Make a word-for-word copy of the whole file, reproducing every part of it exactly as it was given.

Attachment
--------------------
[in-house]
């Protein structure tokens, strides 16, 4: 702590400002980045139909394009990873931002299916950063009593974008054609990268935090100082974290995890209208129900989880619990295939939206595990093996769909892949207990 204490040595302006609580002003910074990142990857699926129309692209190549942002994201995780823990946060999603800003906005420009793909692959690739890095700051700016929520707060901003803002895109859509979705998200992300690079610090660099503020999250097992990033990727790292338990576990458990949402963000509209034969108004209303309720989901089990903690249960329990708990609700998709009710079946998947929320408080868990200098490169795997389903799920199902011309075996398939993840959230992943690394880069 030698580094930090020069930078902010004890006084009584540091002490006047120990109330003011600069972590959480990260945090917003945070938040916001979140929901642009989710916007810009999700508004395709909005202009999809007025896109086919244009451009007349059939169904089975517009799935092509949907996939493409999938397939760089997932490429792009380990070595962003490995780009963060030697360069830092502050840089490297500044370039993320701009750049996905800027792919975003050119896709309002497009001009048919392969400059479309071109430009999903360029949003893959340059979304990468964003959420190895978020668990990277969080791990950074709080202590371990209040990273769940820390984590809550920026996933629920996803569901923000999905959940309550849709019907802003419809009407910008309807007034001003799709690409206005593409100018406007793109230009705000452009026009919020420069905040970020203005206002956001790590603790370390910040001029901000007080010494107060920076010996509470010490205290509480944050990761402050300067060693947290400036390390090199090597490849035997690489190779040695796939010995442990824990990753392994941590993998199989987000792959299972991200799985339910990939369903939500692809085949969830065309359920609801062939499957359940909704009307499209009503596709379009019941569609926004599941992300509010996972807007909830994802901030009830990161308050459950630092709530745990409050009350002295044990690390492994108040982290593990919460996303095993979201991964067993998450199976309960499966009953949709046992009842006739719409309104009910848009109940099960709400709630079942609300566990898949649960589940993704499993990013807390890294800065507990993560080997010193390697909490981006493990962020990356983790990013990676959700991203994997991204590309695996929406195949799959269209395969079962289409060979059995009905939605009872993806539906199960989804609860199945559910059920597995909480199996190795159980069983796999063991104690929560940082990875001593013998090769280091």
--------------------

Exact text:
[in-house]
């Protein structure tokens, strides 16, 4: 702590400002980045139909394009990873931002299916950063009593974008054609990268935090100082974290995890209208129900989880619990295939939206595990093996769909892949207990 204490040595302006609580002003910074990142990857699926129309692209190549942002994201995780823990946060999603800003906005420009793909692959690739890095700051700016929520707060901003803002895109859509979705998200992300690079610090660099503020999250097992990033990727790292338990576990458990949402963000509209034969108004209303309720989901089990903690249960329990708990609700998709009710079946998947929320408080868990200098490169795997389903799920199902011309075996398939993840959230992943690394880069 030698580094930090020069930078902010004890006084009584540091002490006047120990109330003011600069972590959480990260945090917003945070938040916001979140929901642009989710916007810009999700508004395709909005202009999809007025896109086919244009451009007349059939169904089975517009799935092509949907996939493409999938397939760089997932490429792009380990070595962003490995780009963060030697360069830092502050840089490297500044370039993320701009750049996905800027792919975003050119896709309002497009001009048919392969400059479309071109430009999903360029949003893959340059979304990468964003959420190895978020668990990277969080791990950074709080202590371990209040990273769940820390984590809550920026996933629920996803569901923000999905959940309550849709019907802003419809009407910008309807007034001003799709690409206005593409100018406007793109230009705000452009026009919020420069905040970020203005206002956001790590603790370390910040001029901000007080010494107060920076010996509470010490205290509480944050990761402050300067060693947290400036390390090199090597490849035997690489190779040695796939010995442990824990990753392994941590993998199989987000792959299972991200799985339910990939369903939500692809085949969830065309359920609801062939499957359940909704009307499209009503596709379009019941569609926004599941992300509010996972807007909830994802901030009830990161308050459950630092709530745990409050009350002295044990690390492994108040982290593990919460996303095993979201991964067993998450199976309960499966009953949709046992009842006739719409309104009910848009109940099960709400709630079942609300566990898949649960589940993704499993990013807390890294800065507990993560080997010193390697909490981006493990962020990356983790990013990676959700991203994997991204590309695996929406195949799959269209395969079962289409060979059995009905939605009872993806539906199960989804609860199945559910059920597995909480199996190795159980069983796999063991104690929560940082990875001593013998090769280091």